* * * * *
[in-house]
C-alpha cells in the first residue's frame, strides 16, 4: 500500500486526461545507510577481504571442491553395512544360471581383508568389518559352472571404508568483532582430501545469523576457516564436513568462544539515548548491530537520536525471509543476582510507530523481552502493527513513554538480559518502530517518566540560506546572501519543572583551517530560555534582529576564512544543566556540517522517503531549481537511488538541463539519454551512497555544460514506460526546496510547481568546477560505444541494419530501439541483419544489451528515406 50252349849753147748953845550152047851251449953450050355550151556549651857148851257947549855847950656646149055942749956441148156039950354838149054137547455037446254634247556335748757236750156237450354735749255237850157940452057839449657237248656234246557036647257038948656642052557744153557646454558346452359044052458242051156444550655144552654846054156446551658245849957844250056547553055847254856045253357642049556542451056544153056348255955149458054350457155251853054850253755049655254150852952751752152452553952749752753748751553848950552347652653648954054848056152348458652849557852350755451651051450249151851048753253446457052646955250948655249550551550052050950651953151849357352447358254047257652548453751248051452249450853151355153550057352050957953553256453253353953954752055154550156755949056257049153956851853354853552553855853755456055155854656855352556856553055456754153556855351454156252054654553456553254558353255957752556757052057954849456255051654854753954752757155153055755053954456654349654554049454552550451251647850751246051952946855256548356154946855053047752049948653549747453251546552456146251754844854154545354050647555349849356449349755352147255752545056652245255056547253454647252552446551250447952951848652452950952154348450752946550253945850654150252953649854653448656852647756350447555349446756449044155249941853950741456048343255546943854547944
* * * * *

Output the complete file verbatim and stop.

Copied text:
[in-house]
C-alpha cells in the first residue's frame, strides 16, 4: 500500500486526461545507510577481504571442491553395512544360471581383508568389518559352472571404508568483532582430501545469523576457516564436513568462544539515548548491530537520536525471509543476582510507530523481552502493527513513554538480559518502530517518566540560506546572501519543572583551517530560555534582529576564512544543566556540517522517503531549481537511488538541463539519454551512497555544460514506460526546496510547481568546477560505444541494419530501439541483419544489451528515406 50252349849753147748953845550152047851251449953450050355550151556549651857148851257947549855847950656646149055942749956441148156039950354838149054137547455037446254634247556335748757236750156237450354735749255237850157940452057839449657237248656234246557036647257038948656642052557744153557646454558346452359044052458242051156444550655144552654846054156446551658245849957844250056547553055847254856045253357642049556542451056544153056348255955149458054350457155251853054850253755049655254150852952751752152452553952749752753748751553848950552347652653648954054848056152348458652849557852350755451651051450249151851048753253446457052646955250948655249550551550052050950651953151849357352447358254047257652548453751248051452249450853151355153550057352050957953553256453253353953954752055154550156755949056257049153956851853354853552553855853755456055155854656855352556856553055456754153556855351454156252054654553456553254558353255957752556757052057954849456255051654854753954752757155153055755053954456654349654554049454552550451251647850751246051952946855256548356154946855053047752049948653549747453251546552456146251754844854154545354050647555349849356449349755352147255752545056652245255056547253454647252552446551250447952951848652452950952154348450752946550253945850654150252953649854653448656852647756350447555349446756449044155249941853950741456048343255546943854547944